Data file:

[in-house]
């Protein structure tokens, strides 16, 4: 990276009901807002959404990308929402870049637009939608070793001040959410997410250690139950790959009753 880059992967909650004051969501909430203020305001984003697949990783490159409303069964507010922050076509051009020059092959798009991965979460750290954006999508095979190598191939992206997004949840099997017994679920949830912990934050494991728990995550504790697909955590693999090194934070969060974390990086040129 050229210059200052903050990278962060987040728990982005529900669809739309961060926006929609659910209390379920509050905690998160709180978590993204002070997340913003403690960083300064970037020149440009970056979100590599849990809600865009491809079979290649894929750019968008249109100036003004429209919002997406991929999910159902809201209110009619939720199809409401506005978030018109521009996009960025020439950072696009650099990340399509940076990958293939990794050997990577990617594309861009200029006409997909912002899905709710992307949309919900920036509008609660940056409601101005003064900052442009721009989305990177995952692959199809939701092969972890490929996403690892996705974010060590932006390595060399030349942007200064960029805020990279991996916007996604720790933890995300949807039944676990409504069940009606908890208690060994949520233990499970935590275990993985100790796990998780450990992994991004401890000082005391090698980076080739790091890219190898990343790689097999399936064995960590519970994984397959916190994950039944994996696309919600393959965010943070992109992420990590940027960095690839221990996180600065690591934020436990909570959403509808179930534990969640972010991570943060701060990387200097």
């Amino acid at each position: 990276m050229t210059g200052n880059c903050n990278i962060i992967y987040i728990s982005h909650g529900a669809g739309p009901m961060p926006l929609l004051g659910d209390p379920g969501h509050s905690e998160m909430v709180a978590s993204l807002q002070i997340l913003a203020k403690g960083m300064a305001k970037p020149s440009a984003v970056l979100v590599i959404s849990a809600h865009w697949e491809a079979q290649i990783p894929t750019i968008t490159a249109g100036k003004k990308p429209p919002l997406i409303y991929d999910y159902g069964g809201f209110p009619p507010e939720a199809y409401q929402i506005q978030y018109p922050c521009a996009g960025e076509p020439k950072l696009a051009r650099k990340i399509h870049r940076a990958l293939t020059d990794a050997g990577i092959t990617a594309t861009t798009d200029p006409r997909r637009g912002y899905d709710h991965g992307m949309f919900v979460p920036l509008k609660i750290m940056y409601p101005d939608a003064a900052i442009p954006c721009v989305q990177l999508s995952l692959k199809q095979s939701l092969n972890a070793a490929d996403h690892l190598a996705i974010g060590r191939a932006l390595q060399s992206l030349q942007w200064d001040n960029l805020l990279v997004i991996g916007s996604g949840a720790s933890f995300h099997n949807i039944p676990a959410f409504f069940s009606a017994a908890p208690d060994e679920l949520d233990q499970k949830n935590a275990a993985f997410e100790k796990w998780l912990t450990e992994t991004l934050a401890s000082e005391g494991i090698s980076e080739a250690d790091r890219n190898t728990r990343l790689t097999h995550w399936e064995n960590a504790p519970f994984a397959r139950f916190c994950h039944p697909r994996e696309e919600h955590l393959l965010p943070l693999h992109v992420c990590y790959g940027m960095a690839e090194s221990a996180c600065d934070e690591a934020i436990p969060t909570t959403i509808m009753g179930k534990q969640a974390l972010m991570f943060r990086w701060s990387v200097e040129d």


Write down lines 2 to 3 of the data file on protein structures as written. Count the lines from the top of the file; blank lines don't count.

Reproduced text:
């Protein structure tokens, strides 16, 4: 990276009901807002959404990308929402870049637009939608070793001040959410997410250690139950790959009753 880059992967909650004051969501909430203020305001984003697949990783490159409303069964507010922050076509051009020059092959798009991965979460750290954006999508095979190598191939992206997004949840099997017994679920949830912990934050494991728990995550504790697909955590693999090194934070969060974390990086040129 050229210059200052903050990278962060987040728990982005529900669809739309961060926006929609659910209390379920509050905690998160709180978590993204002070997340913003403690960083300064970037020149440009970056979100590599849990809600865009491809079979290649894929750019968008249109100036003004429209919002997406991929999910159902809201209110009619939720199809409401506005978030018109521009996009960025020439950072696009650099990340399509940076990958293939990794050997990577990617594309861009200029006409997909912002899905709710992307949309919900920036509008609660940056409601101005003064900052442009721009989305990177995952692959199809939701092969972890490929996403690892996705974010060590932006390595060399030349942007200064960029805020990279991996916007996604720790933890995300949807039944676990409504069940009606908890208690060994949520233990499970935590275990993985100790796990998780450990992994991004401890000082005391090698980076080739790091890219190898990343790689097999399936064995960590519970994984397959916190994950039944994996696309919600393959965010943070992109992420990590940027960095690839221990996180600065690591934020436990909570959403509808179930534990969640972010991570943060701060990387200097």
């Amino acid at each position: 990276m050229t210059g200052n880059c903050n990278i962060i992967y987040i728990s982005h909650g529900a669809g739309p009901m961060p926006l929609l004051g659910d209390p379920g969501h509050s905690e998160m909430v709180a978590s993204l807002q002070i997340l913003a203020k403690g960083m300064a305001k970037p020149s440009a984003v970056l979100v590599i959404s849990a809600h865009w697949e491809a079979q290649i990783p894929t750019i968008t490159a249109g100036k003004k990308p429209p919002l997406i409303y991929d999910y159902g069964g809201f209110p009619p507010e939720a199809y409401q929402i506005q978030y018109p922050c521009a996009g960025e076509p020439k950072l696009a051009r650099k990340i399509h870049r940076a990958l293939t020059d990794a050997g990577i092959t990617a594309t861009t798009d200029p006409r997909r637009g912002y899905d709710h991965g992307m949309f919900v979460p920036l509008k609660i750290m940056y409601p101005d939608a003064a900052i442009p954006c721009v989305q990177l999508s995952l692959k199809q095979s939701l092969n972890a070793a490929d996403h690892l190598a996705i974010g060590r191939a932006l390595q060399s992206l030349q942007w200064d001040n960029l805020l990279v997004i991996g916007s996604g949840a720790s933890f995300h099997n949807i039944p676990a959410f409504f069940s009606a017994a908890p208690d060994e679920l949520d233990q499970k949830n935590a275990a993985f997410e100790k796990w998780l912990t450990e992994t991004l934050a401890s000082e005391g494991i090698s980076e080739a250690d790091r890219n190898t728990r990343l790689t097999h995550w399936e064995n960590a504790p519970f994984a397959r139950f916190c994950h039944p697909r994996e696309e919600h955590l393959l965010p943070l693999h992109v992420c990590y790959g940027m960095a690839e090194s221990a996180c600065d934070e690591a934020i436990p969060t909570t959403i509808m009753g179930k534990q969640a974390l972010m991570f943060r990086w701060s990387v200097e040129d």